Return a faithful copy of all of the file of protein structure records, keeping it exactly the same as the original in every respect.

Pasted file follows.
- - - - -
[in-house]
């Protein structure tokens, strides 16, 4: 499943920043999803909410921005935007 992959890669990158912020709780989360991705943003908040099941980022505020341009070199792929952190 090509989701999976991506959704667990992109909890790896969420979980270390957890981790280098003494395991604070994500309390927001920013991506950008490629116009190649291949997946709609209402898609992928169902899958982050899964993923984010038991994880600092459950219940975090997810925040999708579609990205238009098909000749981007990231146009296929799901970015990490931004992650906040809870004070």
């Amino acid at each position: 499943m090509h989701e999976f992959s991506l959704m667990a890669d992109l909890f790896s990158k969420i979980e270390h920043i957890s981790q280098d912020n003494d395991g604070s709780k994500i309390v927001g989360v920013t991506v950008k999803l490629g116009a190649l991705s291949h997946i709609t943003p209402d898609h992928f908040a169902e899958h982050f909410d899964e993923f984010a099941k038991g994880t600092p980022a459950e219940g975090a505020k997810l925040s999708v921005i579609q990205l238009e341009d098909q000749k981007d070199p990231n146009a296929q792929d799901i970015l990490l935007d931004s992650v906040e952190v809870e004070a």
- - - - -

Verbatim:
[in-house]
């Protein structure tokens, strides 16, 4: 499943920043999803909410921005935007 992959890669990158912020709780989360991705943003908040099941980022505020341009070199792929952190 090509989701999976991506959704667990992109909890790896969420979980270390957890981790280098003494395991604070994500309390927001920013991506950008490629116009190649291949997946709609209402898609992928169902899958982050899964993923984010038991994880600092459950219940975090997810925040999708579609990205238009098909000749981007990231146009296929799901970015990490931004992650906040809870004070």
């Amino acid at each position: 499943m090509h989701e999976f992959s991506l959704m667990a890669d992109l909890f790896s990158k969420i979980e270390h920043i957890s981790q280098d912020n003494d395991g604070s709780k994500i309390v927001g989360v920013t991506v950008k999803l490629g116009a190649l991705s291949h997946i709609t943003p209402d898609h992928f908040a169902e899958h982050f909410d899964e993923f984010a099941k038991g994880t600092p980022a459950e219940g975090a505020k997810l925040s999708v921005i579609q990205l238009e341009d098909q000749k981007d070199p990231n146009a296929q792929d799901i970015l990490l935007d931004s992650v906040e952190v809870e004070a």